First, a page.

Tomas Härenstam’s1 2023’s Dragonbane: Mirth and Mayhem Roleplaying is the English language edition of the most recent edition of the venerable Swedish tabletop fantasy roleplaying game, Drakar och Demoner (DoD).
Dragonbane began as the Swedish translation of Chaosium’s Basic Roleplaying and the Magic World supplement from Worlds of Wonder. It has evolved greatly over the decades and I am not sure how many editions it has had (have fun working out which versions were true new editions and which were merely variants!).
What waits the modern player inside the hefty, sturdy shipping box?
WARNING: Excessively Long Review Follows
My order contained the Game Master’s Shield (which fit nicely in the box; however, I gather that is normally not included in the core box and is mailed separately), two decks of assorted cards, plastic stands for cardboard figures, a Fria Ligan catalogue, two sets of green plastic polyhedral dice (one set integral to the core box, one an add-on), a glossy sheet providing a guideline for play to new players, the 112-page perfect-bound Dragonbane Rules, the 116-page Adventure Guide, a solo adventure package, a paper gridded tactical playing surface, a paper map of Misty Vale (the valley where the adventures are set), five pre-generated characters, ten blank character sheets on five leaves and two sheets with an assortment of push-out cardboard figures (which fit into those stands). As far as I can tell, there isn’t a contents list included with the core box. Total weight: almost 2 ½ kilograms.
In keeping with previous Fria Ligan games, the production quality of the game components is high. Properly stored, the contents could last decades. I am a bit concerned about possible heavy wear on the initiative cards. However, those are easily replaced with a ten-sided die or non-face playing cards.
Dragonbane’s d20-based task resolution system invites comparison to Dungeons and Dragons. However, despite the absence of a BRP’s d100-based system, gamers familiar with BRP-derived games will be able to see Dragonbane’s BRP ancestry. There are no character classes, there are no levels, the game is skill-driven, and characters are and remain quite fragile. Playing Dragonbane with a DnD mindset delivers Paranoia-scale life expectancy.
Here are my impressions after having run Dragonbane games for several months.
As the mirth and mayhem subtitle suggests, the intention is a swift-moving game. The combat system assures that character lives are potentially short … but character generation system is quick and easy.
Aside from the card-based combat initiative system, which is better suited to face-to-face play rather than the online game I actually play, combat is fast and efficient. Oddly, in practice, Dragonbane combat does not seem to be anywhere near as dangerous for my groups’ player characters as the math suggests it should be. NPCs, on the other hand, rarely appear twice.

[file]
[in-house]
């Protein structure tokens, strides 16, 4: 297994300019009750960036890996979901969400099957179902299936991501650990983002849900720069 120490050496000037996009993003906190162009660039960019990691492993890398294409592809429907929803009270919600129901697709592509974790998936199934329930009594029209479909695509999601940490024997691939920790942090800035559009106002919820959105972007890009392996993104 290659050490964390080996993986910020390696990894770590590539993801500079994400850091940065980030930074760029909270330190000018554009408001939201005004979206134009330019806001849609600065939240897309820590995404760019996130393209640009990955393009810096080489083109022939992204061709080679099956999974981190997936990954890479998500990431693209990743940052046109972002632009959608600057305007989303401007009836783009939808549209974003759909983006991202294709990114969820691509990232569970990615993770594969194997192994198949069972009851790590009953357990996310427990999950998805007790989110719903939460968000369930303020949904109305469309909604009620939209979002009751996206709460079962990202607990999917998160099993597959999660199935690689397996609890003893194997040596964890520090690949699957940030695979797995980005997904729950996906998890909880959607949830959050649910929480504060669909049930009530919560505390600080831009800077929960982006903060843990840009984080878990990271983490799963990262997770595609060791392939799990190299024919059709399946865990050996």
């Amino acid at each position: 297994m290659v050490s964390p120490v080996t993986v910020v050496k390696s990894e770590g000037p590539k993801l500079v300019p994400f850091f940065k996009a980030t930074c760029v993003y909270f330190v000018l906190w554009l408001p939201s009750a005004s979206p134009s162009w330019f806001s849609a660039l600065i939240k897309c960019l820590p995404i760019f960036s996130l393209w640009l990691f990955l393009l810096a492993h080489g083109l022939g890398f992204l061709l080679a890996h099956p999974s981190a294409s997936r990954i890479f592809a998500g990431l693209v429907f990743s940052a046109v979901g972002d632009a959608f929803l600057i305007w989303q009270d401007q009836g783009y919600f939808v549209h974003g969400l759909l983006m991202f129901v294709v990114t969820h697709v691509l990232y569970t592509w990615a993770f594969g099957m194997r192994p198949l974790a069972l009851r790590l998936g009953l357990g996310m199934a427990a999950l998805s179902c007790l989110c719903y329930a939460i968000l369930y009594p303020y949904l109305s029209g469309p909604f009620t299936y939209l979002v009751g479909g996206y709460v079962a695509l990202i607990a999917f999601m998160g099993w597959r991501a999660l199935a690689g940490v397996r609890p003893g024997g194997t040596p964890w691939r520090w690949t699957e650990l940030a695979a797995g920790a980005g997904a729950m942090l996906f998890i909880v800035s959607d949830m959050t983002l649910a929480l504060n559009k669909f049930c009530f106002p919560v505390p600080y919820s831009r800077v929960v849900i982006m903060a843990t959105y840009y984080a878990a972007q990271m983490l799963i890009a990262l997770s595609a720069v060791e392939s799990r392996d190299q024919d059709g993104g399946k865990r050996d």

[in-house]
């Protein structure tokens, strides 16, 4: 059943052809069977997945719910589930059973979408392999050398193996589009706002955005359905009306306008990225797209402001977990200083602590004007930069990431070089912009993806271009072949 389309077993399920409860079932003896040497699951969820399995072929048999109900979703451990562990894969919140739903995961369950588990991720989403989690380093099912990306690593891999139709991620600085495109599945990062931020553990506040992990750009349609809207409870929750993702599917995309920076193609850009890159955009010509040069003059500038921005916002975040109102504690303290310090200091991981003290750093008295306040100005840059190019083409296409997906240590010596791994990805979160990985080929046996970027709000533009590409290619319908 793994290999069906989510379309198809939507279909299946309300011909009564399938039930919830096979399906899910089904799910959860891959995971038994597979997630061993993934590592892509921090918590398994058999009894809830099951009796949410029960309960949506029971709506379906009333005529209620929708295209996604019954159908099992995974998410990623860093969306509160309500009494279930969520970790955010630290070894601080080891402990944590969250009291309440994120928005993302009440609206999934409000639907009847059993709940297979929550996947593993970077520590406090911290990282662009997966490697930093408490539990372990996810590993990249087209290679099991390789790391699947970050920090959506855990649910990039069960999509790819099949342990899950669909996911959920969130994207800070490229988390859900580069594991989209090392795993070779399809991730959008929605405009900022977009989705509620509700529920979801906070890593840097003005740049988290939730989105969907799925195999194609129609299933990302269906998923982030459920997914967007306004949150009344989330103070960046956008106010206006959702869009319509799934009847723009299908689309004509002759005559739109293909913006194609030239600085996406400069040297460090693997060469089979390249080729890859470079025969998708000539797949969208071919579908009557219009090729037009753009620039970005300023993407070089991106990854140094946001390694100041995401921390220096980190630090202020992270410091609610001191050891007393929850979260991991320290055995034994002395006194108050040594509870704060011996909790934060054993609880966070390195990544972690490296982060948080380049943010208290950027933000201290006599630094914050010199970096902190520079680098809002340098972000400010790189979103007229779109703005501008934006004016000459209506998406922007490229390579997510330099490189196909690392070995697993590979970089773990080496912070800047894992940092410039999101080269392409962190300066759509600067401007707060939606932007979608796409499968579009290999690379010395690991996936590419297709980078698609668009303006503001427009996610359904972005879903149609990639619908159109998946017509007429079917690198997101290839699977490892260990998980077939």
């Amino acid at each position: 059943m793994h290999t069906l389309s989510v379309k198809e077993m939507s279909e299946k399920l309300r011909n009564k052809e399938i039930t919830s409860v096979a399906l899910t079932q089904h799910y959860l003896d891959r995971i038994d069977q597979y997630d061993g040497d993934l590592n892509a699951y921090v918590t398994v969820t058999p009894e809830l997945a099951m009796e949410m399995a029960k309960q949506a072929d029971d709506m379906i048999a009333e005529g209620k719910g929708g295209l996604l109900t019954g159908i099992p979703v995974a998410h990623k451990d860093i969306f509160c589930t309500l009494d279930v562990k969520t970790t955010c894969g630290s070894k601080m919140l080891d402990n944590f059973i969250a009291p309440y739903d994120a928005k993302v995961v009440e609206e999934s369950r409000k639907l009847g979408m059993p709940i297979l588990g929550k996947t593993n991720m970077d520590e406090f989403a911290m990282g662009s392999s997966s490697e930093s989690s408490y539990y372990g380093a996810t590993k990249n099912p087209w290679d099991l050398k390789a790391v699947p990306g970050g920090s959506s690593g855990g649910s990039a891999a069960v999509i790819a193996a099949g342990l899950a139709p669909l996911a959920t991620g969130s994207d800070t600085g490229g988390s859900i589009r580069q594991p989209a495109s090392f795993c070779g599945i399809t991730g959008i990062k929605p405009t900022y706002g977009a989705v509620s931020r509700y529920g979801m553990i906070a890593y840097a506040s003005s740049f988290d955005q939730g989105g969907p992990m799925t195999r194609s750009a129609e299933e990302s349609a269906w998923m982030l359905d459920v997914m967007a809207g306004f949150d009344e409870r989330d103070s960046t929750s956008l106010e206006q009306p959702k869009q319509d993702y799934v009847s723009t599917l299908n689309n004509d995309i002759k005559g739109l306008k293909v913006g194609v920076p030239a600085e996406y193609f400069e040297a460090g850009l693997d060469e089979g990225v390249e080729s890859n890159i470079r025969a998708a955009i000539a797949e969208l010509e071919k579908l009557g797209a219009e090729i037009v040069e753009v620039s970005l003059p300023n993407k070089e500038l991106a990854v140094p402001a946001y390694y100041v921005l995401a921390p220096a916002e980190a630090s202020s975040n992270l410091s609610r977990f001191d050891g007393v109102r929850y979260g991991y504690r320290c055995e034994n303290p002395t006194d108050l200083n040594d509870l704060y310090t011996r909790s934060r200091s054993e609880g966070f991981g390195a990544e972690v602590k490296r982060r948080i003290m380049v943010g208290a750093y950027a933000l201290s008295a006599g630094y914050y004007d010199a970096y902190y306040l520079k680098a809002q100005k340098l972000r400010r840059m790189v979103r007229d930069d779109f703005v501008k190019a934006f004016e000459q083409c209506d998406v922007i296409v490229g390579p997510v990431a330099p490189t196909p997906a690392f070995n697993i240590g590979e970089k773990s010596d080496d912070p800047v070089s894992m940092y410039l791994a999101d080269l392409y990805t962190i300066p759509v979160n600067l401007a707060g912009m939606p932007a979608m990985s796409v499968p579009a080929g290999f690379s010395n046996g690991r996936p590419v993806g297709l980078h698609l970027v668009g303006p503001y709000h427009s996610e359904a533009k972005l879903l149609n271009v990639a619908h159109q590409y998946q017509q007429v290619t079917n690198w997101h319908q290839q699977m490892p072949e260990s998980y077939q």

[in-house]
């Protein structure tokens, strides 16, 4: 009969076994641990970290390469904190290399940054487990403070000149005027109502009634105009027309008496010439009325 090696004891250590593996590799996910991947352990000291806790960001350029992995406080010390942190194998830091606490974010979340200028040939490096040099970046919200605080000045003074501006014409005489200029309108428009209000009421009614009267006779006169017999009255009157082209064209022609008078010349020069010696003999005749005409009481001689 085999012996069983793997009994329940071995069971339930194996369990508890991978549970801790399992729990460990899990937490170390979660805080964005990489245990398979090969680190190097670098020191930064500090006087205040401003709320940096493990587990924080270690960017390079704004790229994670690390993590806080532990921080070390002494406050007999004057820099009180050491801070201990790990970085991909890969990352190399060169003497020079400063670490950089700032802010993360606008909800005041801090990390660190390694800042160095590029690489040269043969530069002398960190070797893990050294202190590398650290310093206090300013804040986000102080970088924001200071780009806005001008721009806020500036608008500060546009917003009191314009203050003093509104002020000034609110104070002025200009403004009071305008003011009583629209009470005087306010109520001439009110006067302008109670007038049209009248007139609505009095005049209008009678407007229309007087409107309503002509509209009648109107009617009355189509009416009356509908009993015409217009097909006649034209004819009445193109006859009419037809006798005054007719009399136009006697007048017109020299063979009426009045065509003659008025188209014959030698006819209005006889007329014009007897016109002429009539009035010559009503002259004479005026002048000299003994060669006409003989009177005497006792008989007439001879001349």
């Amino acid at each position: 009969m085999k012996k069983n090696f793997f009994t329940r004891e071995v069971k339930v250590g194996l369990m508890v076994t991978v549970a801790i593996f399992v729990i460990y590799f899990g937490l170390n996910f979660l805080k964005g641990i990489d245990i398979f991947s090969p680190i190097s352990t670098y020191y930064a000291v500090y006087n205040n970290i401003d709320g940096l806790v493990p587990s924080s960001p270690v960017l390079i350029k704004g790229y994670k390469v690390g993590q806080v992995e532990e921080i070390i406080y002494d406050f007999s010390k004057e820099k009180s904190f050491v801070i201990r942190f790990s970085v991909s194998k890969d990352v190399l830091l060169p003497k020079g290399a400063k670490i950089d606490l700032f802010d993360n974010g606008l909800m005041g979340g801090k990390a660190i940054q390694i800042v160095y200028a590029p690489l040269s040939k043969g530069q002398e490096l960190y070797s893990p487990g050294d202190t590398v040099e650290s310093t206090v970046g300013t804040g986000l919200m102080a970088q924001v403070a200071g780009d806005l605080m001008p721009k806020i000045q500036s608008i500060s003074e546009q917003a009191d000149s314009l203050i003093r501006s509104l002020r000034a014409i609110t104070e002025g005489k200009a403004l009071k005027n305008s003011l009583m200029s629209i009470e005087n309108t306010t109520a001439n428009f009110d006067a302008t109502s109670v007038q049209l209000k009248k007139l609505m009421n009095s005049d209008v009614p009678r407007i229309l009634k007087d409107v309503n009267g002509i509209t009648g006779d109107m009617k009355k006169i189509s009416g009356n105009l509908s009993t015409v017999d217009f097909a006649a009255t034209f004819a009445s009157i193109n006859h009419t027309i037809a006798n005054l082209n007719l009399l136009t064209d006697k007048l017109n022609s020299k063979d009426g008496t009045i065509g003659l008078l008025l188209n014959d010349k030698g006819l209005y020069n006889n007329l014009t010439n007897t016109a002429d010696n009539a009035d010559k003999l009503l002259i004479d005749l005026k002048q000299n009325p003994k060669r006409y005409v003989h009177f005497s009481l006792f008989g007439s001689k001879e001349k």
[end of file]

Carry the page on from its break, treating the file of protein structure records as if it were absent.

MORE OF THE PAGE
Dragonbane gamemasters on the Facebook group often report losing entire groups in the very first combat. I am not sure why my experience is different2. It may be because I looked at the suggested initial adventure, noted that both of the main monsters could be beyond the player characters’ abilities to affect and in any case cannot be killed in any meaningful way, and chose to generate my own adventure.
The contents of the box are sufficient to run a Dragonbane campaign, either solitaire or with other players. Fria Ligan avoids one of the pitfalls of game design, which is to sell a system so complete that gamers will never need another expansion. There is ample room for expansions here, whether more adventures, a bestiary, campaign settings, new professions and new schools of magic. That said, it will take quite some time, possibly years, for GMs and players to exhaust the possibilities of this game.
I did not find it at Amazon UK, Apple Books, Barnes & Noble, or Chapters-Indigo and it’s not at all clear if it’s really available from Amazon Canada.
And now for the contents.
[Bolding denotes an individual item. Non-bolded is a section within a bolded item]
Game master’s shield
This is a sturdy cardboard rectangle, whose three folding sections allow it to be stood on a table as a barrier between players and game masters. This allows the GM to conceal notes and dice rolls. It can be folded up for ease of storage. The GM-facing side has an assortment of frequently used tables. Oddly, the magical fumble table is not on the shield, even though magical fumbles are as likely as combat fumbles.
Assorted green plastic polyhedral custom dice. In this case, the ones and the twenties on the twenty-sided dice have been replaced with symbols with game-mechanic significance.
Although they arrive as two decks, there are four varieties of cards. In order of quantity, they are treasure cards (for generating loot), improvised weapons (for those moments when a weaponless adventurer needs a weapon), adventure cards (rumours), and initiative cards (establishing the order in which characters act). GMs not wishing to begin each session by sorting cards will probably want to invest in Ziplock bags for the cards.
This is a lavishly illustrated glossy-paged perfect-bound book. At 112 pages, the rules are slender compared to many modern roleplaying games. Following a brief discourse on the game’s history and the world background, the rules continue in seven main sections. There is an index.
A note on game mechanics: tests involve rolling equal to or under a target number, using a twenty-sided die. Low results are good. A 1 is very good. High results are bad. A 20 is very bad.
Your player character
This chapter provides the 13-step process needed to generate player characters.
1. Choose or roll your kin.
Kin is the term used instead of race. In addition to the standard humans, elves, dwarves, and halflings, there are the lupine Wolfkin, and the avian (but flightless) Mallards.